Josephine Preston Peabody
Men Have Wings At Last - Poem by Josephine Preston Peabody
Prowler, -- scout,
Clanless and castaways,
And ailing with the drought,
Out from your hidings, -- hither to the call;
Lift up your eyes to the high wind-fall!
Lift up your eyes from the poisoned spring;
Overhead, -- overhead! The dragon Thing,
-- What should it bring?
-- Poising on the wing?'
'Wolf, Wolf, Old one, I saw it, even I.
Yesterday, yesterday, the Thing came by
Prowling at the outpost of the last lean wood,
By the gray waste ashes where the minster stood;
And out through the cloister where the belfry fronts
The market-place, and the town was once;
High, -- high above the bright wide square
And the folk all flocking together, unaware,
The Thing-with-the-wings came there.
Brother Vulture saw it
And called me, as it passed:
'Look and see, look and see, --
Men have wings at last.'
'By the eyeless belfry I saw it, overhead,
Poised like a hawk, -- like a storm unshed.
Near the huddled doves there, from the shattered cote,
I watched too.... And it smote!
'Not a threat of thunder, -- not an armèd man,
Where the fury struck, and the fleet fire ran. --
But girl-child, man-child, mothers and their young,
Newborn of woman, with milk upon its tongue;
Nursling where it clung.
'Not a talon reached they, yet, the lords of prey!
But left the red dregs there, rent and cast away;
Fled from the spoils there, scattered things accurst:
-- It was not for hunger;
It was not for thirst.
'From the eyeless belfry,
Brother Vulture laughed:
'This is all we have to see
For his mastercraft?
-- Old ones, and lean ones,
Never now to fast,
Men have wings at last!'
'Brought they any tidings for us from the Sun?'
'No, my chief, not one.'
'Left they not a road-sign, how the way was won?'
'No, my chief, none.
But girl-child, man-child, creature yet unborn,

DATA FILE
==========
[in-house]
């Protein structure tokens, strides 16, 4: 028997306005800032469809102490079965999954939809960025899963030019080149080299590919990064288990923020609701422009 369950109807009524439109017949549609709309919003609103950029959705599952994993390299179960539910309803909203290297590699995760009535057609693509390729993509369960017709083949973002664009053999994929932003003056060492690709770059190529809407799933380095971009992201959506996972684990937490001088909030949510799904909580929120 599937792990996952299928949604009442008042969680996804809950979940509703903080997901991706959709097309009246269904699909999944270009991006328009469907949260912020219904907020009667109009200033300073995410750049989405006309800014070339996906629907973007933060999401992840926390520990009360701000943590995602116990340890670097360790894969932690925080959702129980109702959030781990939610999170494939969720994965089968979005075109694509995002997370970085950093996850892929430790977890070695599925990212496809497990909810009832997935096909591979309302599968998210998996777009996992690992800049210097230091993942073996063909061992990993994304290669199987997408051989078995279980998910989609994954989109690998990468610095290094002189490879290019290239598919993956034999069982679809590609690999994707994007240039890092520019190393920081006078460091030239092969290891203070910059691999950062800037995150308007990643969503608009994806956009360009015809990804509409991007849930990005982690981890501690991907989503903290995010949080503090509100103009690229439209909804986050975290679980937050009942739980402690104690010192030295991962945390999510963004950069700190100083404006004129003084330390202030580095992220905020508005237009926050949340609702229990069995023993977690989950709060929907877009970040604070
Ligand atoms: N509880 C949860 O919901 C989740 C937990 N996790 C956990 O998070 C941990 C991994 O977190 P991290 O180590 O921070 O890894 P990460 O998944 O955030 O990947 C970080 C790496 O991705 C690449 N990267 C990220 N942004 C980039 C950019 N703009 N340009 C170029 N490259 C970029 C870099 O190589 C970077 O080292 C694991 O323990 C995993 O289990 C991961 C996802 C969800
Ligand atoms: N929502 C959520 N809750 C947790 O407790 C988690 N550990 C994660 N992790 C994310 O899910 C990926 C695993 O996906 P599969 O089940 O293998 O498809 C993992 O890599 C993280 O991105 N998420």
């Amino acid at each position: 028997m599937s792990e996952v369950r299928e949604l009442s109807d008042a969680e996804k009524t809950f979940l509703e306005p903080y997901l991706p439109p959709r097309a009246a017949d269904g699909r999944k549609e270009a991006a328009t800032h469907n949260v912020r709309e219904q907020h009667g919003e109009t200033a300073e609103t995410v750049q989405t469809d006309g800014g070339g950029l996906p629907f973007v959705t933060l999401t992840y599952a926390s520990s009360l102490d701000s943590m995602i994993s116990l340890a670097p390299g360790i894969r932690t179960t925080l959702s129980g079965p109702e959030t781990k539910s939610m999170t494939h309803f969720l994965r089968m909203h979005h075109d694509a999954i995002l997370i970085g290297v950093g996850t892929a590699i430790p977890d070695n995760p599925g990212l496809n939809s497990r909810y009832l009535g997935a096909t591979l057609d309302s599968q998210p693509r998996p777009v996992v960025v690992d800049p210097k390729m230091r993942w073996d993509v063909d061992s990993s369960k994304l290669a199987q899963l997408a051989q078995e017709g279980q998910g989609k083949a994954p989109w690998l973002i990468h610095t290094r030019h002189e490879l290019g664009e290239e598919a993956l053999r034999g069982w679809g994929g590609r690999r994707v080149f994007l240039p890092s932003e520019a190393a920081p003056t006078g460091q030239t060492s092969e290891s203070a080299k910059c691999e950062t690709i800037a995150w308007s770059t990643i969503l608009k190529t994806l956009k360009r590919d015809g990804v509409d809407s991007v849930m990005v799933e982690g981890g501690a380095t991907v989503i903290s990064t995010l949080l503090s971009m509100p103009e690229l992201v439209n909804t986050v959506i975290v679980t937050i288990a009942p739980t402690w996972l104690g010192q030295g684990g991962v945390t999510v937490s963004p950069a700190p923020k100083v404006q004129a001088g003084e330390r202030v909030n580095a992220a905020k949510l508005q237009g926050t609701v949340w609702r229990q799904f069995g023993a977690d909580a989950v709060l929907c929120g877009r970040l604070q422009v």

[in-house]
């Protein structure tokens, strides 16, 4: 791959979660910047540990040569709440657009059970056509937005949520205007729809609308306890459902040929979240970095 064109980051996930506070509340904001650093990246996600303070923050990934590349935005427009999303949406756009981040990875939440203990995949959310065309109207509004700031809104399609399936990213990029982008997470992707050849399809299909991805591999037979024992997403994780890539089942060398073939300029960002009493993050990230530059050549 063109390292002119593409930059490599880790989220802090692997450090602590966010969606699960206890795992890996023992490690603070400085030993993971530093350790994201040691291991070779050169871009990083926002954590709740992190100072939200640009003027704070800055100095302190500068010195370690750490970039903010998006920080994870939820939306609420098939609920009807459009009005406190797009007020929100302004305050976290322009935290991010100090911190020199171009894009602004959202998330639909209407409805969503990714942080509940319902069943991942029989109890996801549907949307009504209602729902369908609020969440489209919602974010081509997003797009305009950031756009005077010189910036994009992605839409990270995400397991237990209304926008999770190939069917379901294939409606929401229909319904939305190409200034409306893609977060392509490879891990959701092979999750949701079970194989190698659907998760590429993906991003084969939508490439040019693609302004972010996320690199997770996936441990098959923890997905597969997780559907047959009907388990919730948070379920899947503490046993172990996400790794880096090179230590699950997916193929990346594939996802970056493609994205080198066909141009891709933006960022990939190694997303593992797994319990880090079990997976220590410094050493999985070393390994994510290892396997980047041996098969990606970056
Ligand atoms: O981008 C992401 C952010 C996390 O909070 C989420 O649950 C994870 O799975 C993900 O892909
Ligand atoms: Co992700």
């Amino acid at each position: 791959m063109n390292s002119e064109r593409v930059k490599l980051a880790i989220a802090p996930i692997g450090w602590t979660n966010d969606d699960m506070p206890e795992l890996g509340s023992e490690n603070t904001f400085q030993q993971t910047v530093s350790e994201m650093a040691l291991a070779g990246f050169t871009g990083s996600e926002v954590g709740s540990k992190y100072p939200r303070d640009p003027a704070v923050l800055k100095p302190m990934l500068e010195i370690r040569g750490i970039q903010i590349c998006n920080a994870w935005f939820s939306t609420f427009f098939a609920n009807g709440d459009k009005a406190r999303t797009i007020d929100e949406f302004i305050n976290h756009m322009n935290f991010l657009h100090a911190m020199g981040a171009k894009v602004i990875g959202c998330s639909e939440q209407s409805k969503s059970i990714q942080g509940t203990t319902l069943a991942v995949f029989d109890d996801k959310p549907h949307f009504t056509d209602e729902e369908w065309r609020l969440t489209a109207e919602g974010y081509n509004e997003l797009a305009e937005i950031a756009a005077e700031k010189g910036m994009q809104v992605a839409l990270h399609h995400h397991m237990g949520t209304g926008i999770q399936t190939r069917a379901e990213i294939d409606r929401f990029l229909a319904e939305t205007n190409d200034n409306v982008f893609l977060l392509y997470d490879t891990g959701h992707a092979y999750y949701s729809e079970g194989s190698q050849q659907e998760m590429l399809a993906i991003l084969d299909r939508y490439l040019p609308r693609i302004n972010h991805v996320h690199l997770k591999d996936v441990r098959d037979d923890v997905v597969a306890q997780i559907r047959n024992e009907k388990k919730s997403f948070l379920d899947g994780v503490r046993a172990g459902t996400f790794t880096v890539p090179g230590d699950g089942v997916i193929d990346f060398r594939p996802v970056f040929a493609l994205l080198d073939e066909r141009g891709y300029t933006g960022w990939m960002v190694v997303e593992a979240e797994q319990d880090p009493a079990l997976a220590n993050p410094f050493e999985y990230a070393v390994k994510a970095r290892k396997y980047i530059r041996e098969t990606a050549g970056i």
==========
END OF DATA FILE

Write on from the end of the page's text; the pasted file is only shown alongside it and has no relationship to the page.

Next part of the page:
Doe and fawn together so, weltering and torn,
Newborn of woman where the flag-stones bled;
(Better can the vultures do, for the shamèd dead.)
Road-dust sobbing where the lightning burst --
It was not for hunger;
It was not for thirst.'
'Brought they not some token that the stars look on?'
-- 'No, my chief, none.'
'Never yet a message from the highways overhead?'
-- 'Brother, I have said.'
'Old years, gray years, years of growing things,
We have toiled and kept the watch with our wonderings;
But to see what things should be, when that Men had wings.
'Sea-mark, sea-wall, -- ships above the tide;
Mine and mole-way under-earth, to have its hidden pride; --
Not enough, not enough; more and more beside!
'Bridle, for our proud-of-mane, -- then the triple yoke;
Ox-goad and lash again, and bonded fellow-folk!
Not enough; not enough; -- for his master-stroke.
Thunder trapped and muttering and led away for thrall;
Lightnings leashed together then, at his beck and call;
Not enough; not enough; -- for his Wherewithal!
'He must look with evil eye
On the spaces of the sky:
He must scheme, and try! --
While all we, with dread and awe,
Sheathing and unsheathing claw,
Watch apart, and prophesy
That we never saw. --
'Wings, to seek his more-and-more
Where we knew us blind;
Wings to make him conqueror,
With his master-mind;
Wings, that he out-watch, -- out-soar,
Eagle and his kind!
'Lo, the dream fulfilled at last! -- And the dread outgrown,
Broken, as a bird's heart; -- fallen as a stone
....What was he, to make afraid?
-- Hating all that he had made?
-- Hating all his own.
'Scatter to your strongholds, till the race is run.
Doe and fawn together, so, soon it will be done.
Never now, never now, Ship without a mast,
In the harbors of the Sun, do you make fast!
But the floods shall cleanse again
Every blackened trail of Men, --
Men with wings, at last!'
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